Materials Links & Resources: Wood

Wood Species

Woods for structural applications are typically chosen as a matter of economics. The most commonly used woods, grouped in species combination, are the Southern Pines, Spruce-Pine-Fir (SPF) and the Douglas Fir-Larch (see table W1 below).

Table W1. - Most Common Species Combinations - NDS (1991)

Species Combination Species that may be included in combinations
Douglas Fir-Larch Douglas Fir
Western Larch
Spruce-Pine-Fir (south) Balsam Fir
Black Spruce
Jack Pine
Norway (Red) Pine
White Spruce
Engelmann Spruce
Lodgepole Pine
Sitka Spruce
Southern Pine Loblolly Pine
Longleaf Pine
Shortleaf Pine
Slash Pine

Wood Properties

There are two values of properties given in the literature for wood: maximum and base design values. Maximum properties found in references like Tsoumis (1991) and the Wood Handbook (1990) are primarily for scientific purposes or for comparisons. Base design values are greatly reduced from these maximum values because of the statistical nature of wood and can be found in the National Design Specification (1991). These values must be adjusted by applying service adjustment factors Ci where i denotes the type of factor, e.g., M = moisture, L = column stability, D = load duration, F = size factor, fu = flat use, etc. Details on these and other factors including examples can be found in the NDS manuals.

Example 1:

In the design of a footbridge, you decide to use a Douglas Fir-Larch No. 2 as your material. Things you have to consider:

  • Moisture(CM) - Will it be exposed to the environment?
  • Load Duration(CD) - For what length of time will the load reside on the structure (see table W2 below)?
  • Flat use(Cfu) - Will the piece of wood bear load on its wide face?
  • Size factor(CF) - Tables in NDS for all species except the Southern Pines are based on a width of 12in.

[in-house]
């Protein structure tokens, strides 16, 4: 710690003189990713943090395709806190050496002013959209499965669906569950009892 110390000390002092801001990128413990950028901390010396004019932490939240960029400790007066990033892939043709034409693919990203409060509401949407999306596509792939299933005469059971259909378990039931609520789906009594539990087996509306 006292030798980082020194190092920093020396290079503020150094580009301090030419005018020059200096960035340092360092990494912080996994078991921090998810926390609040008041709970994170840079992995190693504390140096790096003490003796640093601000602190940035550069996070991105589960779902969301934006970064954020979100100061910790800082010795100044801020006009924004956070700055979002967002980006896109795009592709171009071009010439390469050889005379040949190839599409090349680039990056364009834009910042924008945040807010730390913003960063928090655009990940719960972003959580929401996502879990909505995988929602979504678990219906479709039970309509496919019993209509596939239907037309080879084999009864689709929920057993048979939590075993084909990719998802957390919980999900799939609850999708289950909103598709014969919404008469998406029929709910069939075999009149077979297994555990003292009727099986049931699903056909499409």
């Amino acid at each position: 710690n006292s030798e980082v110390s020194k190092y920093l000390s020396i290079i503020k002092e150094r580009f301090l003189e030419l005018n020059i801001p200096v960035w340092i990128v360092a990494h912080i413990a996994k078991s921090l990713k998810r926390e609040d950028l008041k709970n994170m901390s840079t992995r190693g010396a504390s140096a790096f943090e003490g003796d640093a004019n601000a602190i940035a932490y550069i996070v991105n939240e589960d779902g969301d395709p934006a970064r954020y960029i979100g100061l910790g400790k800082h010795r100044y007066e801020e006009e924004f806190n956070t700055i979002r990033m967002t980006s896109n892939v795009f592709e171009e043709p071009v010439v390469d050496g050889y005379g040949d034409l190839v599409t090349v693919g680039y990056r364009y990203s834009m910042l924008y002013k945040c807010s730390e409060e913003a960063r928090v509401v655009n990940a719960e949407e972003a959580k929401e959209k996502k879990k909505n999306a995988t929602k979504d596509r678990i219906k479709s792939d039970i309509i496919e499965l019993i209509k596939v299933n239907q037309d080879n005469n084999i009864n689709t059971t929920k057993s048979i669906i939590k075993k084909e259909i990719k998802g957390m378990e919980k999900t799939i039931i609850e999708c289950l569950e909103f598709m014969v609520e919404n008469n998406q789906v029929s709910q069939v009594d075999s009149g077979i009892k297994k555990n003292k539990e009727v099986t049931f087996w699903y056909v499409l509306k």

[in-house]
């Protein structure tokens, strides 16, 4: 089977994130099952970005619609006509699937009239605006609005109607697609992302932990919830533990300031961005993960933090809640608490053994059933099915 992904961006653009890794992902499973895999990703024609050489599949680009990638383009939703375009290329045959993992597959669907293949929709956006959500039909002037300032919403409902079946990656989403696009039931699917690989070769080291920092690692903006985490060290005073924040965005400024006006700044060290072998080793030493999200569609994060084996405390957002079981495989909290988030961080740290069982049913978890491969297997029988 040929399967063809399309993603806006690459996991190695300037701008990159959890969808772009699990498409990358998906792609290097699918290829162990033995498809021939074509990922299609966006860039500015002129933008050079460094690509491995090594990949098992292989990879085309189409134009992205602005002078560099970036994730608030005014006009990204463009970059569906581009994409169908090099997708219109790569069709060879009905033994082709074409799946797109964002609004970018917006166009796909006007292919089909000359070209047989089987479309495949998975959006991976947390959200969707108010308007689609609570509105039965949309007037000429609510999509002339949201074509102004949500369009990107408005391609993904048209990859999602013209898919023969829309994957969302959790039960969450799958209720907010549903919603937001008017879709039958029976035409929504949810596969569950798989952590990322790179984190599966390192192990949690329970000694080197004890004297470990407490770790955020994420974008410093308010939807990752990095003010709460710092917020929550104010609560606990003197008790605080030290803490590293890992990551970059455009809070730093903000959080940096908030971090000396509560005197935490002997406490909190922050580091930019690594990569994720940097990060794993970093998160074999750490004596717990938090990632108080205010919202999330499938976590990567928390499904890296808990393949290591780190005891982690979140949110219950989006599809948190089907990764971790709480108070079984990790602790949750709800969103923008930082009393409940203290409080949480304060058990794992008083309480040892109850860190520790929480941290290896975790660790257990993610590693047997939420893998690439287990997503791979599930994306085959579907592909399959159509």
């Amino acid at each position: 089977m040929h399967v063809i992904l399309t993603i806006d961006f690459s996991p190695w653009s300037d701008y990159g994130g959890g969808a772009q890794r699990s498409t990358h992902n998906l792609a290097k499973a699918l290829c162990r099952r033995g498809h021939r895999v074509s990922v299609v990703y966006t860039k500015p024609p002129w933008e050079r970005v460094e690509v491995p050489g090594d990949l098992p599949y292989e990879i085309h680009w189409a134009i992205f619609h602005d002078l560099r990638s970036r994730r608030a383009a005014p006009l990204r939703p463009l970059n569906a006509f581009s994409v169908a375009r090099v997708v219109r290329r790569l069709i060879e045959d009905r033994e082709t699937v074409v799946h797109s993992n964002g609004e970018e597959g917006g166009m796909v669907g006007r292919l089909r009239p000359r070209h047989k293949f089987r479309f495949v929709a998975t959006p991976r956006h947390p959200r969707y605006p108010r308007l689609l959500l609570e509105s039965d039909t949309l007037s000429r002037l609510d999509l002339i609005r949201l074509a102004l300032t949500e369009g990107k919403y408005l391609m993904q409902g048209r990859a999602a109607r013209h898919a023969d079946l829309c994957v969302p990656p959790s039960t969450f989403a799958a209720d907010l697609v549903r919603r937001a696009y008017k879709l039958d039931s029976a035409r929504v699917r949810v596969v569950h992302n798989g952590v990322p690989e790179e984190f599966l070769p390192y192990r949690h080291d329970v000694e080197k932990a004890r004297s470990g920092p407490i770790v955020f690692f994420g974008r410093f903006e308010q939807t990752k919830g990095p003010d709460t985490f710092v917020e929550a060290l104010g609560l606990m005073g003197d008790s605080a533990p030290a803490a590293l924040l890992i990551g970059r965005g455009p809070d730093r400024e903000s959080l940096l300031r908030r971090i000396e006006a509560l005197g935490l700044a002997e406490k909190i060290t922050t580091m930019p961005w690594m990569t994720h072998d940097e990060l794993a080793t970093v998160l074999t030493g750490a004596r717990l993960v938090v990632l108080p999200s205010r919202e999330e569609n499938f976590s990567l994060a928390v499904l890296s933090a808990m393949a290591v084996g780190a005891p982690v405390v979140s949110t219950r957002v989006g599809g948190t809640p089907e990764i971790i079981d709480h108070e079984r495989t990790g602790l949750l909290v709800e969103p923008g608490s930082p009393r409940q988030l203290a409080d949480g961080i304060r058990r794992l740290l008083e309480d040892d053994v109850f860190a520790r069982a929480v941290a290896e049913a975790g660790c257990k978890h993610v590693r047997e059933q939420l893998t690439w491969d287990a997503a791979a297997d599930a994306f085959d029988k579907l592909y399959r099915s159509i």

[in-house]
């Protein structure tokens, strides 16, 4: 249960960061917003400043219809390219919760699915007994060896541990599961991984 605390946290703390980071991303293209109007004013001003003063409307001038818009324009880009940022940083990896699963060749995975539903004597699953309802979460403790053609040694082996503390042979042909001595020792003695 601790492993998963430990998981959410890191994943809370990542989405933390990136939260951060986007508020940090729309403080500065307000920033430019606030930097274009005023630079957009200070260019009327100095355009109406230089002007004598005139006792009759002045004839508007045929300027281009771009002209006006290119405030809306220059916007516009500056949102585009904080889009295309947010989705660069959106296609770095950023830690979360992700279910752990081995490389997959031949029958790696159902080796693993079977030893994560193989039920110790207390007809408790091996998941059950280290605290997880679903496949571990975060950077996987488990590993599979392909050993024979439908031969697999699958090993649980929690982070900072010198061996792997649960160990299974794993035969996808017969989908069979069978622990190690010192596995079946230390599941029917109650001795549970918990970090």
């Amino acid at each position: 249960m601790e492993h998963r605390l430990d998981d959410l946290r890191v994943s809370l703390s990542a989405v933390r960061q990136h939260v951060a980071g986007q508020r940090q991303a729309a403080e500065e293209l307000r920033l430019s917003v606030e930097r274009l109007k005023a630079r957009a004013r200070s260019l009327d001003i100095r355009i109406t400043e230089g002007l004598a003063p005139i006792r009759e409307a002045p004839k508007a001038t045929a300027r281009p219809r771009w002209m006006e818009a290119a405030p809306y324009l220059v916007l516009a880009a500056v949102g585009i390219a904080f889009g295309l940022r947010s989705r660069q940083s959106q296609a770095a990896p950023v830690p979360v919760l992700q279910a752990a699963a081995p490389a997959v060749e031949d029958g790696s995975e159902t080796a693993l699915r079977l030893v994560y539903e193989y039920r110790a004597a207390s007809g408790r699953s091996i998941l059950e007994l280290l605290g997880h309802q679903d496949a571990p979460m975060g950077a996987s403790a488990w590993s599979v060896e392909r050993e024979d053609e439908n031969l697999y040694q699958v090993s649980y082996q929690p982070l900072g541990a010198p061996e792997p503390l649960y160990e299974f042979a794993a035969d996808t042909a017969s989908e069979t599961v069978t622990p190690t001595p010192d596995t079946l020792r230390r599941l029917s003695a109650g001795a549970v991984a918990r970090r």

Moisture:

Must apply adjustment factor when expected moisture content exceeds 19%. So for the example, it is expected that the bridge will be exposed to rain and other types of moisture. Therefore, a wet service factor (CM) should be applied.

Load Duration:

Table W2. - Load Duration - NDS (1991)

Load DurationCDTypical Design Load
Permanent0.9Dead Load
Ten years1.0Occupancy Live Load
Two months1.15Snow Load
Seven days1.25Construction Load
Ten minutes1.6Wind/Earthquake Load
Impact2Impact Load

Flat Use:

Must apply adjustment factor when load is applied to the wide face rather than the narrow face.

Size Factor:

Must be applied when using a member that is not 12in. wide.

Calculations:

Calculation of the allowable bending stress (Fb' ) for a 2x4

  1. First get base design value Fb from Table 4A in NDS Supplement, p.20.
    Douglas Fir-Larch No.2, Fb = 875 psi
  2. Apply size Factor (CF) from Table 4A in NDS Supplement, p. 18.
    Fb x CF
    875 psi x 1.5 = 1310 psi
  3. Apply Wet Service Factor (CM) from Table 4A in NDS Supplement, p. 18.
    1310 x 0.85 = 1120 psi
  4. Apply Load Duration Factor (CD) from Table 2.3.2 in NDS, p. 6.
    Load - Ten Minutes
    1120 x 1.6 = 1790 psi

    All factors except flat use have been applied. If these are the only conditions, then the allowable design value, Fb' = 1790 psi.
  5. Apply the Flat Use Factor (Cfu) from Table 4A in NDS Supplement, p. 18.
    1790 psi x 1.1 = 1960 psi

    If the 2x4 is used by laying it on it's wider face, then the allowable design value, Fb' = 1960 psi.

    If the 2x4 is used by laying it on it's narrower face, then the allowable design value, Fb' = 1790 psi.

Example 2:

Same design as example 1 only this time use a Southern Pine No. 2 (Table 4B) as your material and a permanent load duration factor.

Answers:

Regular use Fb' = 995 psi
Flat use Fb' = 1090 psi



This material is based upon work supported by the National Science Foundation under Grant No. 0633602. Any opinions, findings and conclusions or recomendations expressed in this material are those of the author(s) and do not necessarily reflect the views of the National Science Foundation (NSF).


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